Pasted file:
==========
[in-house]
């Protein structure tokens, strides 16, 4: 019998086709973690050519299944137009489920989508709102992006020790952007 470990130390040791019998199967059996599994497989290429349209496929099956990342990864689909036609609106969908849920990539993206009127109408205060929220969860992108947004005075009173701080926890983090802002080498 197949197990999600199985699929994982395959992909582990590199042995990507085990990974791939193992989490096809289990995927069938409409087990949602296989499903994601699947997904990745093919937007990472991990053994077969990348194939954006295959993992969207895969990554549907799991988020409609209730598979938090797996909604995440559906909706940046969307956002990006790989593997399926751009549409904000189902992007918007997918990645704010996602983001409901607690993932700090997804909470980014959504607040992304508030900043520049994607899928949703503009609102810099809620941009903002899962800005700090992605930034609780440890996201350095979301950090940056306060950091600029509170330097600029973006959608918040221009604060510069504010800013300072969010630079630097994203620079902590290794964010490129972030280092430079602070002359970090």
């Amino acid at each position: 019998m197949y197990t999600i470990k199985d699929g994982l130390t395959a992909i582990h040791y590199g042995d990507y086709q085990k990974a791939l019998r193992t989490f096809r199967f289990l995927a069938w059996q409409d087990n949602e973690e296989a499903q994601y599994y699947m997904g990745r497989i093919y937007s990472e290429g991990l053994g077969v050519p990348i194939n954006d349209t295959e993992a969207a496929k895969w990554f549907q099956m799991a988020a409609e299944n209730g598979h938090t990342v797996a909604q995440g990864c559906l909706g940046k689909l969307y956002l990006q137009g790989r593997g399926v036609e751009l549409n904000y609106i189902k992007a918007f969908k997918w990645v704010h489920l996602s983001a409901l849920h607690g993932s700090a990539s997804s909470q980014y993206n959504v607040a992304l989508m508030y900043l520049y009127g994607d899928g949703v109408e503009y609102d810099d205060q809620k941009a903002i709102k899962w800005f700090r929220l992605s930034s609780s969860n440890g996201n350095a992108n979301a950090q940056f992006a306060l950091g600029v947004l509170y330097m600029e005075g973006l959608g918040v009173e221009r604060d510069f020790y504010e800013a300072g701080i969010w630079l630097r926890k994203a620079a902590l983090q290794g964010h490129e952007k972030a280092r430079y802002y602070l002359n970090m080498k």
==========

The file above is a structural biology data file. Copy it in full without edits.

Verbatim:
[in-house]
């Protein structure tokens, strides 16, 4: 019998086709973690050519299944137009489920989508709102992006020790952007 470990130390040791019998199967059996599994497989290429349209496929099956990342990864689909036609609106969908849920990539993206009127109408205060929220969860992108947004005075009173701080926890983090802002080498 197949197990999600199985699929994982395959992909582990590199042995990507085990990974791939193992989490096809289990995927069938409409087990949602296989499903994601699947997904990745093919937007990472991990053994077969990348194939954006295959993992969207895969990554549907799991988020409609209730598979938090797996909604995440559906909706940046969307956002990006790989593997399926751009549409904000189902992007918007997918990645704010996602983001409901607690993932700090997804909470980014959504607040992304508030900043520049994607899928949703503009609102810099809620941009903002899962800005700090992605930034609780440890996201350095979301950090940056306060950091600029509170330097600029973006959608918040221009604060510069504010800013300072969010630079630097994203620079902590290794964010490129972030280092430079602070002359970090």
């Amino acid at each position: 019998m197949y197990t999600i470990k199985d699929g994982l130390t395959a992909i582990h040791y590199g042995d990507y086709q085990k990974a791939l019998r193992t989490f096809r199967f289990l995927a069938w059996q409409d087990n949602e973690e296989a499903q994601y599994y699947m997904g990745r497989i093919y937007s990472e290429g991990l053994g077969v050519p990348i194939n954006d349209t295959e993992a969207a496929k895969w990554f549907q099956m799991a988020a409609e299944n209730g598979h938090t990342v797996a909604q995440g990864c559906l909706g940046k689909l969307y956002l990006q137009g790989r593997g399926v036609e751009l549409n904000y609106i189902k992007a918007f969908k997918w990645v704010h489920l996602s983001a409901l849920h607690g993932s700090a990539s997804s909470q980014y993206n959504v607040a992304l989508m508030y900043l520049y009127g994607d899928g949703v109408e503009y609102d810099d205060q809620k941009a903002i709102k899962w800005f700090r929220l992605s930034s609780s969860n440890g996201n350095a992108n979301a950090q940056f992006a306060l950091g600029v947004l509170y330097m600029e005075g973006l959608g918040v009173e221009r604060d510069f020790y504010e800013a300072g701080i969010w630079l630097r926890k994203a620079a902590l983090q290794g964010h490129e952007k972030a280092r430079y802002y602070l002359n970090m080498k």